John F. Donoghue

Distinguished Professor – Emeritus
Department of Physics
University of Massachusetts, Amherst
Active Now:

This summer I am giving a mini-course on General Relativity as a Perturbative Quantum Field Theory for the Basics of Quantum Gravity online school sponsored International Society for Quantum Gravity. This will be about 10 hours of lectures for theorists, presented during June and September 2023, and recorded for future use. The notes and references can be found on my GR-QFT webpage.

Also in June 2023, I gave 3 lectures covering Effective Field Theory Techniques for General Relativity, to the experimental and theoretical students of the TRISEP summer school. I posted those notes on a separate page.

Moreover, also recently active was a short course on Effective Field Theory, given to the Perimeter Scholars program.



I am a theoretical physicist at the University of Massachusetts at Amherst.

While over the years I have worked on many topics, my primary active research areas are gravitational physics and particle physics.

You can learn more about my research by exploring the links above. Despite good intentions, I have not been keeping up with maintaining these pages. In the meantime, my papers on inSPIRE provide a way to see what I have been recently working on.

I have retired from the teaching and service roles at the University. This allows me more time for exploring my research interests. It also allows more freedom in travel for conferences and talks, which I have taken advantage of.


Here is a link to my papers on inSPIRE.

My papers can also be found using my profile on Google Scholar

Readers looking for information about our Dynamics of the Standard Model book can find it here.

Recent citations of my papers can be found here:

Dynamics of the Standard Model is now free in Open Access:

Get an online version for free at this link

New book- A Prelude to Quantum Field Theory:

Lorenzo Sorbo and I have completed a short book designed to help students transition from Quantum Mechanics to Quantum Field Theory. Titled A Prelude to Quantum Field Theory , it has been published by Princeton University Press. Here is the link.

There is also a website for the book which gives problems/exercises, errata, and other readings.

Teaching and lectures

I have had to opportunity to teach in various settings, with the results being preserved online. For the recent links, please see the following:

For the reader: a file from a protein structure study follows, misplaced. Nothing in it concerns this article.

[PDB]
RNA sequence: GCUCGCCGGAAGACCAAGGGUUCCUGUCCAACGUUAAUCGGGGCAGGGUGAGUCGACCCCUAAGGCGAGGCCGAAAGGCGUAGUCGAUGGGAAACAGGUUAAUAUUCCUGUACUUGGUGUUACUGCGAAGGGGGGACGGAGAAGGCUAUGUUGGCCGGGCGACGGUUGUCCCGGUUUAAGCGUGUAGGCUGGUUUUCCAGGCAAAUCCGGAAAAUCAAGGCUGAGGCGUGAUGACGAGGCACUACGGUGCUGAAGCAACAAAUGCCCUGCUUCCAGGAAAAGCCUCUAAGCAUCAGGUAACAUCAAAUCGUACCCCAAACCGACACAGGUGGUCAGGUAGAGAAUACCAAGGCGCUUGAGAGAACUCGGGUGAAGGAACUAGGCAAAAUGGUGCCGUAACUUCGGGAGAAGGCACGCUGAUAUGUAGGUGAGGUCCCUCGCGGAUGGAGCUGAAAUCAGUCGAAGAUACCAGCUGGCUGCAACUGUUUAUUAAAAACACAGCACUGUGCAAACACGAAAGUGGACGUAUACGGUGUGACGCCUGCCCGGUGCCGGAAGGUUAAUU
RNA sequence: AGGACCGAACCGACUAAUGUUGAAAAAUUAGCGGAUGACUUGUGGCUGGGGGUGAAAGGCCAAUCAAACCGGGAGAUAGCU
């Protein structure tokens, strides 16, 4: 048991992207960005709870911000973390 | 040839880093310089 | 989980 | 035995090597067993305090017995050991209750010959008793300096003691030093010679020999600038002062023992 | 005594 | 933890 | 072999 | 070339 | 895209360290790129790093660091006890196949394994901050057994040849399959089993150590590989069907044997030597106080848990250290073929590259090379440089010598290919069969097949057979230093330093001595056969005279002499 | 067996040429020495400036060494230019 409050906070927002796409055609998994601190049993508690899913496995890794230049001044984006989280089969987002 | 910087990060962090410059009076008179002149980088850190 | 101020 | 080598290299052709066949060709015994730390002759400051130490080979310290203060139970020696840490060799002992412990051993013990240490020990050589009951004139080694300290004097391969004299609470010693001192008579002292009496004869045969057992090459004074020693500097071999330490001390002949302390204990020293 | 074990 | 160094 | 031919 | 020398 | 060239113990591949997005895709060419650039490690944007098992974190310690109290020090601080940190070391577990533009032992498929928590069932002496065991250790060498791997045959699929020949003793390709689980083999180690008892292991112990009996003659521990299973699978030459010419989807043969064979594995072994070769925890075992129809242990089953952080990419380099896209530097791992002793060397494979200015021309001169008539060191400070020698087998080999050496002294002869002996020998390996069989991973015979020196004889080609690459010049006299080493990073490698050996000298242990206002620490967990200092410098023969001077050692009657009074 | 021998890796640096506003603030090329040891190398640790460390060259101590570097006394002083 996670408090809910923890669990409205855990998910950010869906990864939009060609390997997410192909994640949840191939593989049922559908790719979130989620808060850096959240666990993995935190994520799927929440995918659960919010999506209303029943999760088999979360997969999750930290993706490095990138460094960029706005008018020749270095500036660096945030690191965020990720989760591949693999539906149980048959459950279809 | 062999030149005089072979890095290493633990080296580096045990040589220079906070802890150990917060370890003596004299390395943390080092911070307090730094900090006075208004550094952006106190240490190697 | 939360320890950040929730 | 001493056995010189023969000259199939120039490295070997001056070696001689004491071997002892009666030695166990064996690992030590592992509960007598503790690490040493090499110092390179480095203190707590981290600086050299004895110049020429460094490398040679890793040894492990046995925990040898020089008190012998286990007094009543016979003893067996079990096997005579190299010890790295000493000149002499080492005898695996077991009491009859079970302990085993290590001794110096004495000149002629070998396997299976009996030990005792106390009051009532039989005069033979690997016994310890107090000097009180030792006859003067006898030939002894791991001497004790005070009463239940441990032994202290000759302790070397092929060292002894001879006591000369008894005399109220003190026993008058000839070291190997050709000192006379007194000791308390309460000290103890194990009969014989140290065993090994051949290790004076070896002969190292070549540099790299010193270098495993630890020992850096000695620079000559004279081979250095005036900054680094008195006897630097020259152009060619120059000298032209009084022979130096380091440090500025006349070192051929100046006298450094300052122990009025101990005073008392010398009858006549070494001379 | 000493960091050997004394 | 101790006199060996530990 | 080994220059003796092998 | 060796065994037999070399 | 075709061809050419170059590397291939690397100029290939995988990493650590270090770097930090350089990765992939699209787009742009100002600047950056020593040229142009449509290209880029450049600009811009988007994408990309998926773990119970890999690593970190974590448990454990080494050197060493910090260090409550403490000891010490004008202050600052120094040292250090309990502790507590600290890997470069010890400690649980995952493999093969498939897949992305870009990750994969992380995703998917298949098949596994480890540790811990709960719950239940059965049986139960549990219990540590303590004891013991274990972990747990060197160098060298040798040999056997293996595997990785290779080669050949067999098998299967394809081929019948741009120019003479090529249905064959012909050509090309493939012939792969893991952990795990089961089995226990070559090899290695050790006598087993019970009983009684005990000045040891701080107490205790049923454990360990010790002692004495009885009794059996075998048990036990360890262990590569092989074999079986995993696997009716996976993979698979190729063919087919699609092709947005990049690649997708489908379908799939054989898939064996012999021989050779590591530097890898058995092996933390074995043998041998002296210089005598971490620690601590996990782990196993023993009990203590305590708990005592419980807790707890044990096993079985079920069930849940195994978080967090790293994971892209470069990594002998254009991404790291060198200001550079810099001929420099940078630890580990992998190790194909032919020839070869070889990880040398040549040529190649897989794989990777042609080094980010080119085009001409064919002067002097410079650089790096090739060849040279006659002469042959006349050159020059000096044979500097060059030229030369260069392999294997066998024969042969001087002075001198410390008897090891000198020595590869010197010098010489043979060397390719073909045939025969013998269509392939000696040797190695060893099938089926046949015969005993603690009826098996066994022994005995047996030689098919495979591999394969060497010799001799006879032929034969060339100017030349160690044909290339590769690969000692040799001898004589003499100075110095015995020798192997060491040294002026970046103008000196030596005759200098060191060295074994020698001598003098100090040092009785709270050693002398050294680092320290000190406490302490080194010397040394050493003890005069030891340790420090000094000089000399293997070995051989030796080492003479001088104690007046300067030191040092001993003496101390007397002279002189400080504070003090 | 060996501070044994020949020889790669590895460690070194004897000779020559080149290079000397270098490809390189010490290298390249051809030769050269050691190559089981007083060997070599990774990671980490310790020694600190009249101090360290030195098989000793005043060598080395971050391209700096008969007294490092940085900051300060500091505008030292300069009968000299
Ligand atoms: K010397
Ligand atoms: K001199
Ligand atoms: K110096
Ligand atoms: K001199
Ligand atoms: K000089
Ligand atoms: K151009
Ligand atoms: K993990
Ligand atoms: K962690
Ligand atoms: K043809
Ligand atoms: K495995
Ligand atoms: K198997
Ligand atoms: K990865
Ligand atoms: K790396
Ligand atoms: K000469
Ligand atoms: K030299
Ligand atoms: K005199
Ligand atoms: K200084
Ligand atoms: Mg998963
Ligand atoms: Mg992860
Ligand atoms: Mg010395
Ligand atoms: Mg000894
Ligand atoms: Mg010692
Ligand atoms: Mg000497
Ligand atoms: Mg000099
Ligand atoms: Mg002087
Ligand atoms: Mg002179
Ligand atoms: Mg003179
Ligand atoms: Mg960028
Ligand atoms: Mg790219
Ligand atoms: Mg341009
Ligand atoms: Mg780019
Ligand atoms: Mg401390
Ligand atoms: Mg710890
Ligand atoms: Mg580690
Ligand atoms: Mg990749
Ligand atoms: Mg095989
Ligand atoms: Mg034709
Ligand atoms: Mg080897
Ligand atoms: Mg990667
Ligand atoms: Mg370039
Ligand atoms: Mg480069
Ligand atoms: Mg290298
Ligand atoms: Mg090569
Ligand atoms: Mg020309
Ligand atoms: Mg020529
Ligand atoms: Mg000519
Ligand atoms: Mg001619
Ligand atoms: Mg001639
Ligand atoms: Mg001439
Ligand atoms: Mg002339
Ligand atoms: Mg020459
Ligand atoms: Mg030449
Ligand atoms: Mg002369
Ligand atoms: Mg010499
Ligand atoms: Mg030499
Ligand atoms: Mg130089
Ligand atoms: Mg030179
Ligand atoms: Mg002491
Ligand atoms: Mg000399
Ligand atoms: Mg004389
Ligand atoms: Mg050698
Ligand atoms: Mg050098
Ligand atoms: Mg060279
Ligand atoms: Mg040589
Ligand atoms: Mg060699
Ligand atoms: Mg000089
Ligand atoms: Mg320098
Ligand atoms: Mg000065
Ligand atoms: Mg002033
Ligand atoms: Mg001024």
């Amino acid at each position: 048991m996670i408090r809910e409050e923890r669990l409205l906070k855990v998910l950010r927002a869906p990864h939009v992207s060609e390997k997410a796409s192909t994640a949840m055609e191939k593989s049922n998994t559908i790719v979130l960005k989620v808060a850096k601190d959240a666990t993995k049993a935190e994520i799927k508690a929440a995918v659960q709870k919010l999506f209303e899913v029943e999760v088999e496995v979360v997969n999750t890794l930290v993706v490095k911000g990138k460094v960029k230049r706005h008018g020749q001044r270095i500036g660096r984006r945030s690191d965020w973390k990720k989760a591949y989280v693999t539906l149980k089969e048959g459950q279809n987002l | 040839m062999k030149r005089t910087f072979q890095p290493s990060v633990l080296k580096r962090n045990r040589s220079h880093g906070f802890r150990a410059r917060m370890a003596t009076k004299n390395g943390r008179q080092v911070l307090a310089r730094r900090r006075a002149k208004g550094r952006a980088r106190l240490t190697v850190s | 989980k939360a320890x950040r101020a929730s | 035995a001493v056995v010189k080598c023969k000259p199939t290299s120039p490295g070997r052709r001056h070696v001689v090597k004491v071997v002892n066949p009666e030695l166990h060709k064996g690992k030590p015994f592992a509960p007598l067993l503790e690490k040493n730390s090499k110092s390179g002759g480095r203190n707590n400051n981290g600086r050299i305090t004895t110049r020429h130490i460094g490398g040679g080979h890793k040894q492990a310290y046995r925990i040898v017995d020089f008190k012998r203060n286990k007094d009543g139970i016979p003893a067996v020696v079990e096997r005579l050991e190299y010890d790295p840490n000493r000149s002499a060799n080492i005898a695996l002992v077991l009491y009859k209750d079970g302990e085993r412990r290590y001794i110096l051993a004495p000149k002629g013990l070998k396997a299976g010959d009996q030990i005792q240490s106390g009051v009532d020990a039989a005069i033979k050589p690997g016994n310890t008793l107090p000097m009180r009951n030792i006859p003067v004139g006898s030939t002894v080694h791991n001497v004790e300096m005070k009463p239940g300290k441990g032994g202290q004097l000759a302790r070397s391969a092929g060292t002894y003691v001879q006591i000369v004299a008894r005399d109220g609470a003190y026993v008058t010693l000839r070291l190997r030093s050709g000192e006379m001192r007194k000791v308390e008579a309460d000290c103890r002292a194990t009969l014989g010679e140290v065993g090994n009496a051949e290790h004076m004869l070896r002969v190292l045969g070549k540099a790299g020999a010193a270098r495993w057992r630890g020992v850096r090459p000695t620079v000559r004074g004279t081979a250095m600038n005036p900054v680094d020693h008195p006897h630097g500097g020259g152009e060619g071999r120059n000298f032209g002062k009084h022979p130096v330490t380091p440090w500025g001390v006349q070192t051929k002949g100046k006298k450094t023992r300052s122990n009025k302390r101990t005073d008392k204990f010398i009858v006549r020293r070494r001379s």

Here are links to a course of Effective Field Theory at the Perimeter Institute. This consists of 6 hours of lectures with PDF files and video lectures recorded.

In June and September of 2023, I am teaching an online course on General Relativity as a Quantum Field Theory for the International Society for Quantum Gravity .  This will be about 10 hours of lectures for young theorists. The links are in the discussion above.

I also taught a 4.5 hour course on Effective Field Theory Methods for Gravity at Perimeter as part of the TRISEP summer school. This is aimed at students with both experimental and theory interests. Again the links are at the top of this page.

Hopefully one of these is useful. There are also other options available at my site for  General Relativity as a Quantum Field Theory,

YouTube channel:

Geev Nahal Gelehpordsari (currently at Fermilab), has kindly created a YouTube channel for the video records of three of my courses. Combined with notes which I have uploaded, these then provide the contents for my Quantum Field Theory I, Quantum Field Theory II and General Relativity as a Quantum Field Theory courses. Please feel free to use these course materials.

Other related pages:

Here is a link to the University main page.

Here is the Physics Departmental page .

The Amherst Center for Fundamental Interactions provides a focus for the theoretical and experimental efforts.

My CV (last updated June 2020) can be  found here –  CV – 2020 

Academic genealogy:

Here is a link to my academic genealogy. It goes back to Jacob Bernoulli, but stops there because he was self-taught.

In the other direction, here is a link to my Ph.D. students and their work.

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Research and teaching pages for John Donoghue